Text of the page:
Appellant refers this Court to Ditmar v. Ditmar (1956), 48 Wn.2d 373, 293 P.2d 759, as persuasive authority. There, the Washington Supreme Court upheld a trial court's construction of a similar support provision as providing a severable award for three children, thus permitting the noncustodial parent to automatically pro rate and reduce support payments when a child's dependency has "ceased by reason of death, emancipation by marriage, attainment of majority, [or] service in the Armed Forces of the United States . . ." Ditman, [sic] 293 P.2d at 760. By respondent, this Court is urged to follow Taylor v. Taylor (1961), 147 Colo. 140, 362 P.2d 1027, 1029, wherein the Colorado court states:
"When a divorce decree directs the father to pay a specified amount periodically for the joint benefit of more than one minor child, the emancipation of one of such children does not automatically affect the liability of the father for the full sum prescribed by the order. Rather it becomes the burden of the father, if he so desires, to make such showing as would entitle him to be relieved of all or a part of such obligation."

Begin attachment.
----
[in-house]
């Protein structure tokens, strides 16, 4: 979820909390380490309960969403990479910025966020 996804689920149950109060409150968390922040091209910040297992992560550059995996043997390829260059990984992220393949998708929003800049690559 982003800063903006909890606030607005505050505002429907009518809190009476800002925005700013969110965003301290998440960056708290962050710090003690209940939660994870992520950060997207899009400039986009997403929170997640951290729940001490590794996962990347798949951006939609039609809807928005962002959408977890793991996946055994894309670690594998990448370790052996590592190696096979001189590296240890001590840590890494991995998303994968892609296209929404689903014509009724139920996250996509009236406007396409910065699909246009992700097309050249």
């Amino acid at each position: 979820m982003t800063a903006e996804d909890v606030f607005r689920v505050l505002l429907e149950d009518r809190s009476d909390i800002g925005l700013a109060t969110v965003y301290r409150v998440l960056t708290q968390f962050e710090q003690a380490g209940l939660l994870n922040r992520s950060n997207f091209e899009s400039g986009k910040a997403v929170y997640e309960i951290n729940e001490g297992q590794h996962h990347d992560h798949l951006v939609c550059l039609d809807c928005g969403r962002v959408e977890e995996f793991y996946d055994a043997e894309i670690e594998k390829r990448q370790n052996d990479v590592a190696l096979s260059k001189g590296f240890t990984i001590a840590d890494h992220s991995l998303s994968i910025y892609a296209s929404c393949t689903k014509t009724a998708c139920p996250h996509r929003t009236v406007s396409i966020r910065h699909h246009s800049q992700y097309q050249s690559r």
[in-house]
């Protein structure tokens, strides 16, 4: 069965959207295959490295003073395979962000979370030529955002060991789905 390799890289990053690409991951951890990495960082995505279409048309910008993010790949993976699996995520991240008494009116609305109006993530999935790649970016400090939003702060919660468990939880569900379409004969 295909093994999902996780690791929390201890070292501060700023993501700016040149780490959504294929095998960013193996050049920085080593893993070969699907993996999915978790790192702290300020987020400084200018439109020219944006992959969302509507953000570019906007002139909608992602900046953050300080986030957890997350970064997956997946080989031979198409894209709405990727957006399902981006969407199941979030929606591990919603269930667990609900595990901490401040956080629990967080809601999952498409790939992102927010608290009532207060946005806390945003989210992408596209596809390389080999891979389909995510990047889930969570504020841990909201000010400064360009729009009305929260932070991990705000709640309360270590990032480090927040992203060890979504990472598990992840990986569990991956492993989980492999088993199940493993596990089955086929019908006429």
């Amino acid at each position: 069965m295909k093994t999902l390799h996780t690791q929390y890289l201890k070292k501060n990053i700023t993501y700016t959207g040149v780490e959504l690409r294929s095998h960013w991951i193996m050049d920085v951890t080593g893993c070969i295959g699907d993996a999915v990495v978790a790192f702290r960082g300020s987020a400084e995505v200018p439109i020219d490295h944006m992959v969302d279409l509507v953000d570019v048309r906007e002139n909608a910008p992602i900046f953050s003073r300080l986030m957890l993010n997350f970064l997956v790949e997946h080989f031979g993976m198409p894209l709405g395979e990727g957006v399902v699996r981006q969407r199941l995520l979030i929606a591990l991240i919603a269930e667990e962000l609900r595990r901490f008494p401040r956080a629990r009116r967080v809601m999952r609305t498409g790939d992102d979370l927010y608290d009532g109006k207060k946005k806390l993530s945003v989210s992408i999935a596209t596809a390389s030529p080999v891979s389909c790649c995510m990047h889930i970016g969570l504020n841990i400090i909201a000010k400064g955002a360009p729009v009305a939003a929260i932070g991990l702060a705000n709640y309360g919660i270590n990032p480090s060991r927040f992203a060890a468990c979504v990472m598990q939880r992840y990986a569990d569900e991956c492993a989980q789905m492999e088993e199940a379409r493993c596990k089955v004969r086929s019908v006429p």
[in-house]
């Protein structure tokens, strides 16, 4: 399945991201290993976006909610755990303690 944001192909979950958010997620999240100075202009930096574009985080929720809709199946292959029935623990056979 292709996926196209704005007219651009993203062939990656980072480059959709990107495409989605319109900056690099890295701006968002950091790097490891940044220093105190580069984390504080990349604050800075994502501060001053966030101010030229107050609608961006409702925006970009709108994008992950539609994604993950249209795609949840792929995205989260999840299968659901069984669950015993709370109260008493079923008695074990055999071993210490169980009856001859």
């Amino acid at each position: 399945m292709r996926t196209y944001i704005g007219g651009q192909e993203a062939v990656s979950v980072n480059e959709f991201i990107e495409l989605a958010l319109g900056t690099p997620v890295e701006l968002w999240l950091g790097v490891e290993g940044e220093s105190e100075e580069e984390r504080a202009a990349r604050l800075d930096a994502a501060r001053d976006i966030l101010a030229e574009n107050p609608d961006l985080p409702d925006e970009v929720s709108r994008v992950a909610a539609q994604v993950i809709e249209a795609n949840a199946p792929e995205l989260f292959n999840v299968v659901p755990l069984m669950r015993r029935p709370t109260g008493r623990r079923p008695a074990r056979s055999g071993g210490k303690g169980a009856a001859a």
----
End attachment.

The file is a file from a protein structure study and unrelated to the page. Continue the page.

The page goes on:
Review of the case law reveals that Taylor represents the rule adopted in the vast majority of jurisdictions, see Becker v. Becker (1978), 39 Md. App. 630, 387 A.2d 317, and cases cited therein, and for good reason: